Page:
3. a machine used to remember things when we can’t;
4. something that allows one to create an illustration and undo it;
5. a appliance that helps us get more things done, although all of those things pertain to operating a computer;
6. a thing you have to keep your eyes on at all times;
7. a device we talk to more than our cell phone or significant other;
8. something that is only as useful and talented as you are;
9. a contraption that doesn’t always take orders or understand English;
10. an apparatus with a shorter lifespan than that of a gerbil;
11. a thing we use everyday without having the vaguest idea of how it works.
Programmer: “I was just hired to develop a set of interactive brushes that will create things for artists.” Illustrator: “I’m not sure I’d be interested in them. How is that even possible?” Programmer: “Well, first an artist fills out a personality profile of themself, completes a psychological questionnaire, and answers some questions on their familiarity with a computer. Then that get’s combined with some historical information and a sampling of their work.” Illustrator: “Okay, then what?” Programmer: “Then, if everything checks out, the artist will never have to create anything again, Disney hires then.”
Usage: “The computer ate my homework.”
1. a non-toxic art material that’s only slightly non-toxic, unless it’s made out of bee’s wax, in which case, it’s not only non-toxic, but sweet tasting like candy;
2. an art media with thousands of uses besides drawing, such as removing grease, lubricating zippers, improving the effectiveness of dental floss, removing hair on legs, exfoliating skin, preserving cheese, and sealing cork on wine bottles, to name a few.
Usage: “To remove the squeak in a door, just rub crayon on the hinges.”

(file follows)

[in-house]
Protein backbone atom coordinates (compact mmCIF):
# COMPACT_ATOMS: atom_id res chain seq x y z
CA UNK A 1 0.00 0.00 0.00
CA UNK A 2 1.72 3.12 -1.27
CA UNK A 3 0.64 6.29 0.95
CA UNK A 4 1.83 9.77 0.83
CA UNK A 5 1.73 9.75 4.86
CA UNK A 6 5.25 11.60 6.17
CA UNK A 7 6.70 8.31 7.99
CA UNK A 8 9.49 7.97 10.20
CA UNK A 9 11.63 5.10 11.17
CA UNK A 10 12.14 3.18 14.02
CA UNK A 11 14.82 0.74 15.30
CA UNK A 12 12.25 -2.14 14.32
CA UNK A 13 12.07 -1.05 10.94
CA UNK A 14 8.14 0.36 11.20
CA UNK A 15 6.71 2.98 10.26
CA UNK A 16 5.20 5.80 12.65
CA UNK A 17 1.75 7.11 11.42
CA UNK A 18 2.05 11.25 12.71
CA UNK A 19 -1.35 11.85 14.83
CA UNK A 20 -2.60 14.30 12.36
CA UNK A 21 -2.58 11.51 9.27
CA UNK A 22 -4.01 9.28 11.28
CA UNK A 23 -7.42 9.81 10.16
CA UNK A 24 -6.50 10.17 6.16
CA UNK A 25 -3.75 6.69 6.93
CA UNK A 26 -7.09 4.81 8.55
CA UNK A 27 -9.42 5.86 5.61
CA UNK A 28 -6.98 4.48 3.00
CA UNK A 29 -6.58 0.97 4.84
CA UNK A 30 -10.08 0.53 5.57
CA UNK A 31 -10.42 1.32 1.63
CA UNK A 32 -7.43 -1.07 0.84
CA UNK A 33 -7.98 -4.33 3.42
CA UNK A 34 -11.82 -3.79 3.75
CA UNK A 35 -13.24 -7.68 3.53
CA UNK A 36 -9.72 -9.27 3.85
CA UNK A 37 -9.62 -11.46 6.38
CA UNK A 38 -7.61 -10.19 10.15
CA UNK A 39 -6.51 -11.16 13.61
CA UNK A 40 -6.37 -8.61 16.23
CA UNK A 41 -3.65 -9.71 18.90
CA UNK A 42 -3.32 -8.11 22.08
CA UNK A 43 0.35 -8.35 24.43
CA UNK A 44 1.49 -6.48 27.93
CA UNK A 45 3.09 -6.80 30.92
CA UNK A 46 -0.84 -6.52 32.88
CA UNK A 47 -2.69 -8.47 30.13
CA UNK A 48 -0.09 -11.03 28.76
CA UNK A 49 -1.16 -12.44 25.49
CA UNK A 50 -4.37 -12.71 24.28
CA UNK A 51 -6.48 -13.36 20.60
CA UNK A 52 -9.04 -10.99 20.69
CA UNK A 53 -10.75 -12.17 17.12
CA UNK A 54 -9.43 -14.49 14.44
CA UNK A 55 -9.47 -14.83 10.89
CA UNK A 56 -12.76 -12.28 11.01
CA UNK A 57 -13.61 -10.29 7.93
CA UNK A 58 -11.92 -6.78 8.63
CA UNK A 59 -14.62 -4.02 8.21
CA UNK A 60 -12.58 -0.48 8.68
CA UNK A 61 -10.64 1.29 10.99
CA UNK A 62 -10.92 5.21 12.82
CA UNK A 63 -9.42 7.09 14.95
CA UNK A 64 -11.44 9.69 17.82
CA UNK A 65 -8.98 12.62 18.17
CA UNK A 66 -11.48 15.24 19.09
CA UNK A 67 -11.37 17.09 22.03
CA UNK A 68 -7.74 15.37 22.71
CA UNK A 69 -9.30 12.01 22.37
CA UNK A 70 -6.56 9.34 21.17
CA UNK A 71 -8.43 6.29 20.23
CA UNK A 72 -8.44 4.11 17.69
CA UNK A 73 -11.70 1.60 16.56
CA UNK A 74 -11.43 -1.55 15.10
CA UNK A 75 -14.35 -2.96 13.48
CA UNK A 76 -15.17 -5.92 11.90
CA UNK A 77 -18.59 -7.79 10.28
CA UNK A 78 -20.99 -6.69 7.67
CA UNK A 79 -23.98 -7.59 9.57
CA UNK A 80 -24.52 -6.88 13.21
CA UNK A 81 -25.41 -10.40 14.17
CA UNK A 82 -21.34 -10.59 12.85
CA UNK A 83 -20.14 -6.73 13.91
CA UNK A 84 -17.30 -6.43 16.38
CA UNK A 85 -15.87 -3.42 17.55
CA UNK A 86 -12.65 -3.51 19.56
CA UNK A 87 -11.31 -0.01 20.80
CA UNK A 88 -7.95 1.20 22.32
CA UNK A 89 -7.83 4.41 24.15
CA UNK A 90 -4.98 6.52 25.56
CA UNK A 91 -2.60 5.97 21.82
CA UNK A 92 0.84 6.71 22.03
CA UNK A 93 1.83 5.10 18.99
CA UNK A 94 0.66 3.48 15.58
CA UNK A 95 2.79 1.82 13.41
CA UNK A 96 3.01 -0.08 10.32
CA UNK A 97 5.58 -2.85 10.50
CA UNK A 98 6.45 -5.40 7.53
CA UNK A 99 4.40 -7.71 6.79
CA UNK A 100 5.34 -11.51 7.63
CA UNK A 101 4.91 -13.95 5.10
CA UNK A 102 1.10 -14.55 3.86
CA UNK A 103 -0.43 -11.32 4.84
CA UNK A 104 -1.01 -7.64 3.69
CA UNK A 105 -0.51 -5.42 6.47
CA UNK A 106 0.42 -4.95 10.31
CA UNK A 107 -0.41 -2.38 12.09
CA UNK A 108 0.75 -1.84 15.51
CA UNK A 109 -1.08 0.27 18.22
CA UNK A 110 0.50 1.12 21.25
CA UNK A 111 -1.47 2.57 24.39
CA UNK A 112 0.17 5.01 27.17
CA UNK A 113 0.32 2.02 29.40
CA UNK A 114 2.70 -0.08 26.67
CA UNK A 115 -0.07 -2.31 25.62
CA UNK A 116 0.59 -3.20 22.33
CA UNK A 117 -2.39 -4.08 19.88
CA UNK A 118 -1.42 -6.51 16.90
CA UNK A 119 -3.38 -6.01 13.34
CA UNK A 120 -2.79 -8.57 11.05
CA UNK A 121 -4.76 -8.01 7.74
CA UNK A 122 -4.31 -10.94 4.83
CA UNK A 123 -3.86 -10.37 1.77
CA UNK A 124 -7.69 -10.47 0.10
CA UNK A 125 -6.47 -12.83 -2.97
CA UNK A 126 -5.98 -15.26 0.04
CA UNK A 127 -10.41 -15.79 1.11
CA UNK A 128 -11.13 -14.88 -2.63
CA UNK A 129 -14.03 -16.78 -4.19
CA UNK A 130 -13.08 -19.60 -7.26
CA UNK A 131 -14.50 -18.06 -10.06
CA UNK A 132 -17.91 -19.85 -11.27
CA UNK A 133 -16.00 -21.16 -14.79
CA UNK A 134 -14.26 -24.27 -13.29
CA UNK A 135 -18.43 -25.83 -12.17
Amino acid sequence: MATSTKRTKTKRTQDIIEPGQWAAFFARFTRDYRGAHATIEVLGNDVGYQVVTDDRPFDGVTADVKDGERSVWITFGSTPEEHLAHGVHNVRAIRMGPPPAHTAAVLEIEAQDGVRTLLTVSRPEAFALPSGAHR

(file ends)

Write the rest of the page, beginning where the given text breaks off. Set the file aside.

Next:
Usage: “Crayon is an unacceptable media for professional illustration. The deadlines are too hot.”
1. an event where students sit in silence and stare at each others work;
2. an evaluation where an artist gets told everything he or she already knows is wrong with their work;
3. an examination few actually pass;
4. a state where reality is temporarily suspended;
5. the art of criticism of art;
6 actions inducing a form of anxiety that leads to post traumatic stress disorder in artists;
7. a manner of speech where one’s foot is in one’s mouth.
Professor: “This is your opportunity to say something about your work.” Student: “Boy, I didn’t see that coming.” Professor: “So, what can you tell us about this piece.” Student: “Uh…n.o.t.h.i.n.g.” Professor: “Well that’s not much to go on. Wasn’t there a reason you produced the work?” Student: “I don’ know, I just did it.” Professor: “You certainly did.” Professor: “Well, think about it this way. If your mother asked you about the work, what would you tell her?” Student: “Even less.”
Usage: “It didn’t happen. Jim, Carl, Bert, and Alice are ill; Reed, Dave, and Beth missed their bus; Jill, Steve, and Ron overslept; Arnold is stranded at an airport; and Kim, Chrissie, Matt, and Javier thought the critique was next week.”
1. a particularly vicious form of criticism;
2. a technique for leaving unwanted, disturbing, ugly, useless, or even shameless things out of a picture;
3. a method of salvaging a predominantly bad composition;
4. an attempt to control an out of control situation.
5. a form of censorship.
Director: “I don’t want the heroine, or any of the other characters visible in this scene, and cropping to get rid of them is not an option.” Artist: “So by the fact that they aren’t to be ‘visible’ in the scene, does that make them ‘invisible’ like Finblat the grey ‘invisible’ dwarf?” Director: “You know if this questioning keeps up, I’m going to have to find another artist with more experience than you have with not rendering things.” Artist: “No need to do that, I have an assistant who can do the job, and you’ll love this…she’s invisible.”
Usage: “A good cropping of a barnyard scene can eliminate a horse’s ass.” Attrib. Confucius
1. a color that is not quite blue and not quite green, but looks as though it could be a bit more blue than it might be green, or sort of a teal, maybe somewhat of an aqua, perhaps leaning toward turquoise, and a bit less of an azure;
2. the coolest member of the 4 process colors;
3. the most prominent color in Kate Spade’s new spring collection;
4. a color that is available as printer’s ink or house paint, but not as acrylic or oil paint.
Usage: “The sky may appear as any of a countless shades of blue or reds, violets, and yellows, but never, ever as cyan. This is God’s will.”
Usage: “If that face had any more of a cyan cast, it would belong to a corpse.”